Okay for Now/Gary D. Schmidt: Reflections

Tuesday, May 1, 2012

There are just some authors who deserve our readerly love, our supreme fandom, our pass-it-on fire.  Gary D. Schmidt, I discovered yesterday, is one of them.  Don't hate me because it took me this long.  Just let me join the Schmidt Fan Club.  I'll be its secretary, if the job is still open.  I'll wear, well:  What are the Gary D. Schmidt colors?

Because I read Okay for Now yesterday, the 2011 National Book Award nominee.  I read it in a day, sometimes leaving my perch on the couch simply because I could not contain my admiration for this story about a kid growing up in upper New York state under less-than-desirable circumstances.  He calls his home The Dump.  His dad has done some damage.  His oldest brother has been fighting in the Vietnam War.  His other brother is sometimes like his father.  There's a girl, though, and she's lots of fun.  There's a mom with an Elizabeth-Taylor-besting smile. There are the town folk and the teachers who, once they give Doug Sweiteck a chance not to be his brother or old man, are some of the most tender and wonderful people around.

It's 1968, and at first there's not much for Doug to do in this sleepy old town but to go to the library, which is only open Saturdays.  Doug doesn't go there to read.  He goes, after awhile, because of that big book of Audubon bird paintings that lie (only half) protected in a case on the library's second floor.  He's going because a funky old man has started to teach him how to draw these majestic, frozen creatures.  The birds are terrified, or they are huddled by the shore.  They are proud, or they are fearless, or they are wounded.  Doug understands them, intuitively.  And he's got some talent with a pencil.  And maybe the bird and the man and the talent he is discovering will save Doug from The Dump life, or, at least, give him a reason to grow beyond his bruising circumstance.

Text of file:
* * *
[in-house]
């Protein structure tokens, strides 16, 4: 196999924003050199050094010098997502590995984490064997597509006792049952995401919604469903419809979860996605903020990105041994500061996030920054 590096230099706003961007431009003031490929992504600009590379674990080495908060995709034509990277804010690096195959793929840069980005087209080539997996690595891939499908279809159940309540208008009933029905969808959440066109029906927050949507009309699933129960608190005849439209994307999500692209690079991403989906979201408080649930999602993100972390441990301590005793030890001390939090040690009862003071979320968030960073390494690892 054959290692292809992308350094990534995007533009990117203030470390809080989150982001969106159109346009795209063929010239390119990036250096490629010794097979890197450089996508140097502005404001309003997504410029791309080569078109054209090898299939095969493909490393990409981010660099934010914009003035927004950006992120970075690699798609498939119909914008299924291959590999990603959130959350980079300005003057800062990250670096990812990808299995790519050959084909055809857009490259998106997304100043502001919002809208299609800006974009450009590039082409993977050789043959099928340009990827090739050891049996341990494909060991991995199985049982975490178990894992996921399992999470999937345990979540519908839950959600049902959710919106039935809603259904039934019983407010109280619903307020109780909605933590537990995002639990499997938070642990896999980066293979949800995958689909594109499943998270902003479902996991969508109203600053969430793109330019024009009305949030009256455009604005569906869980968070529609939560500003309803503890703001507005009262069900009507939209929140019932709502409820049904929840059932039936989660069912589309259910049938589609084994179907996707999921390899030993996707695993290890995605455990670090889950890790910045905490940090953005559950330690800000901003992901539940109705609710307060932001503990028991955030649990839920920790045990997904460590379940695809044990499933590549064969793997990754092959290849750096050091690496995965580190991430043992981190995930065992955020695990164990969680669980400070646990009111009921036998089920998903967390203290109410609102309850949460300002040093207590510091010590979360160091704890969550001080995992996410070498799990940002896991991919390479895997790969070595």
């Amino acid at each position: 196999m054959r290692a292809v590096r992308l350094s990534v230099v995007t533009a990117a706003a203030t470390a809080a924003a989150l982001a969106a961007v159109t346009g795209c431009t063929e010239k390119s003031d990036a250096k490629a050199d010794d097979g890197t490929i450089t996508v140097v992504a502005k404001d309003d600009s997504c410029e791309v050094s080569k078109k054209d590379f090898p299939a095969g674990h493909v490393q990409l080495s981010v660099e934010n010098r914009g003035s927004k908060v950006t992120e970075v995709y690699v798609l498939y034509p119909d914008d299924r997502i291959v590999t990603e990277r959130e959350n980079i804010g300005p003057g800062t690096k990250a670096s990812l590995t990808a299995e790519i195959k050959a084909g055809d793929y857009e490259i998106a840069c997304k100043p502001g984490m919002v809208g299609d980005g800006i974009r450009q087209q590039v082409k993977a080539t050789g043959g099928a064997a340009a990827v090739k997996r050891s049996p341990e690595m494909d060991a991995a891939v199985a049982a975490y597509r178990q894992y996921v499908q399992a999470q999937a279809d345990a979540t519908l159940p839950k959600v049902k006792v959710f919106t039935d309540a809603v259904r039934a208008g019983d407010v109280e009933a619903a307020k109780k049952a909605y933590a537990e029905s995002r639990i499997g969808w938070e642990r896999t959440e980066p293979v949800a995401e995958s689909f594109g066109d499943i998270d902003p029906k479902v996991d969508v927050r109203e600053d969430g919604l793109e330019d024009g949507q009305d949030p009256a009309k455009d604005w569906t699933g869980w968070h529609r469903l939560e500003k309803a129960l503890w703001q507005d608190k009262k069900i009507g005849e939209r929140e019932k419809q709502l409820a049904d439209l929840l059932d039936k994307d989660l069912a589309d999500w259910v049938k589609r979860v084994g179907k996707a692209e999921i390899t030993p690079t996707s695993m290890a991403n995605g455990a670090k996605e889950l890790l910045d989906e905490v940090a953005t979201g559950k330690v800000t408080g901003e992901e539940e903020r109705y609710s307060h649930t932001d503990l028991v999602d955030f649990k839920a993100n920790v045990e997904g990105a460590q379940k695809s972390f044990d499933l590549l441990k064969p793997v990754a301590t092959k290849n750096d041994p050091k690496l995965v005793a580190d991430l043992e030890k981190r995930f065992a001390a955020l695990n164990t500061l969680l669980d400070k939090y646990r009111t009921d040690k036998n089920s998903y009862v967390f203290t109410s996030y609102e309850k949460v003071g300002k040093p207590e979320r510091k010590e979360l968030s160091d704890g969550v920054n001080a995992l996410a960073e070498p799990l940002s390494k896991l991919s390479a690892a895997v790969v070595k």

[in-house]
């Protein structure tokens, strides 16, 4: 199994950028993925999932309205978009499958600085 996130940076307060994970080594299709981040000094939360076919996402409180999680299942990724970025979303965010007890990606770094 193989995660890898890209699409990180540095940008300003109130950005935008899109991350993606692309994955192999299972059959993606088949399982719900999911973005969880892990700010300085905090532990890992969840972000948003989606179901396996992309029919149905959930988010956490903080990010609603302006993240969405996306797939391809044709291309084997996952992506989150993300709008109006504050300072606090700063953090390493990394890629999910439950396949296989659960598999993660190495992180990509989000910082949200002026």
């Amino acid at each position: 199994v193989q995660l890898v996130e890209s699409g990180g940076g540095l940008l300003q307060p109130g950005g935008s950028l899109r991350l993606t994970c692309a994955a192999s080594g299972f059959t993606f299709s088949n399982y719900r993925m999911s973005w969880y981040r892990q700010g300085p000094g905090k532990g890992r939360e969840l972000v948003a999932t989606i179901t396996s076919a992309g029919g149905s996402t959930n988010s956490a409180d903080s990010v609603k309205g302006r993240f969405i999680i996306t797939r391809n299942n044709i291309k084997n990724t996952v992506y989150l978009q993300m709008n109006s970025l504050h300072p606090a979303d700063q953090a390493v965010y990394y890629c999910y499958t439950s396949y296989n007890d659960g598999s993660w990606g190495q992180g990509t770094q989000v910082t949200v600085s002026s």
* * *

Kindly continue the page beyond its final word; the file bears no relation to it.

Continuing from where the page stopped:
Schmidt tells his enormously tender story with humor tailor-made for a kid.  He respects his readers, is sure they will understand the nuances, the complications, the simple fact that no one is a label, no one is stuck.  And, without ever stepping beyond the realm of younger reader book-dom, Schmidt gives us some of the most casually beautiful descriptions I've seen:
She had hair as white as clouds, and about as wispy too, and big.  It was all gathered like one of those huge thunderheads that rises on hot summer days.  The top was in sort of a bun and tied tight with red rubber bands.  And in that top bun—I'm not lying—there were three bright yellow pencils stabbing through.  She wore a bluish kind of gown that shimmered—it looked like something that someone about to go to an opera would wear (not that I've ever been to an opera, or would ever be caught dead at one. Can you imagine Joe Pepitone ever going to an opera?).  With the cloud on top and the shimmering blue beneath, she looked like a rainstorm that could walk around all by itself.  Which wouldn't have been so bad on a day that wanted to be a hundred degrees.
Before I had a chance to write this blog post this morning, I Facebooked my applause for this book.  The Schmidt fans flocked.  Yes, yes, they said.  Yes, I say, too.  This is a book (and there are plenty of Schmidt books) that you want the kids you love to read.


bermudaonion said...

You need to read Lizzie Bright and the Buckminster Boy. I still think of that book often - it made me laugh and cry.

Serena said...

You have me every time when "Vietnam War" is mentioned.

Lilian Nattel said...

I just finished this book--loved it, Beth.

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